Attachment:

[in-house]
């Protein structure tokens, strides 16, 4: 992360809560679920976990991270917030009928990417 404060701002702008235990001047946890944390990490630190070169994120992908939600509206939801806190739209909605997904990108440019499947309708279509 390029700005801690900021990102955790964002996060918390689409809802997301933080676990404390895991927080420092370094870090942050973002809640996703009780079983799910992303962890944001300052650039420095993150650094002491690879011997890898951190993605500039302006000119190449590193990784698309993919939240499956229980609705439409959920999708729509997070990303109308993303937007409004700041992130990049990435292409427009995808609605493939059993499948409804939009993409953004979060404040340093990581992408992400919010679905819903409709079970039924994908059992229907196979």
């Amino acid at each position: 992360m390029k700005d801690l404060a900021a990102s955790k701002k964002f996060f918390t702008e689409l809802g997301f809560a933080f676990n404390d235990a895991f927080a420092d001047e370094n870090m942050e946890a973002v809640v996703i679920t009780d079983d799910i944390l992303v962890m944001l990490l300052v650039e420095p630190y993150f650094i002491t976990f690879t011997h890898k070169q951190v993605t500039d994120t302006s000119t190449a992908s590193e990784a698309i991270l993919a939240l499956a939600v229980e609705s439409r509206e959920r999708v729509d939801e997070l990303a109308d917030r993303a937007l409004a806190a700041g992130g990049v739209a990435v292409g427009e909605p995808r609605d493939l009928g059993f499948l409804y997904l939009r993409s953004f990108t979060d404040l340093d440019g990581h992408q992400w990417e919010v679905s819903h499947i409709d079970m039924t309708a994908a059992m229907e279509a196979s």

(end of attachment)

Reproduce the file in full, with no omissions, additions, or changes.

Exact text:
[in-house]
């Protein structure tokens, strides 16, 4: 992360809560679920976990991270917030009928990417 404060701002702008235990001047946890944390990490630190070169994120992908939600509206939801806190739209909605997904990108440019499947309708279509 390029700005801690900021990102955790964002996060918390689409809802997301933080676990404390895991927080420092370094870090942050973002809640996703009780079983799910992303962890944001300052650039420095993150650094002491690879011997890898951190993605500039302006000119190449590193990784698309993919939240499956229980609705439409959920999708729509997070990303109308993303937007409004700041992130990049990435292409427009995808609605493939059993499948409804939009993409953004979060404040340093990581992408992400919010679905819903409709079970039924994908059992229907196979």
């Amino acid at each position: 992360m390029k700005d801690l404060a900021a990102s955790k701002k964002f996060f918390t702008e689409l809802g997301f809560a933080f676990n404390d235990a895991f927080a420092d001047e370094n870090m942050e946890a973002v809640v996703i679920t009780d079983d799910i944390l992303v962890m944001l990490l300052v650039e420095p630190y993150f650094i002491t976990f690879t011997h890898k070169q951190v993605t500039d994120t302006s000119t190449a992908s590193e990784a698309i991270l993919a939240l499956a939600v229980e609705s439409r509206e959920r999708v729509d939801e997070l990303a109308d917030r993303a937007l409004a806190a700041g992130g990049v739209a990435v292409g427009e909605p995808r609605d493939l009928g059993f499948l409804y997904l939009r993409s953004f990108t979060d404040l340093d440019g990581h992408q992400w990417e919010v679905s819903h499947i409709d079970m039924t309708a994908a059992m229907e279509a196979s």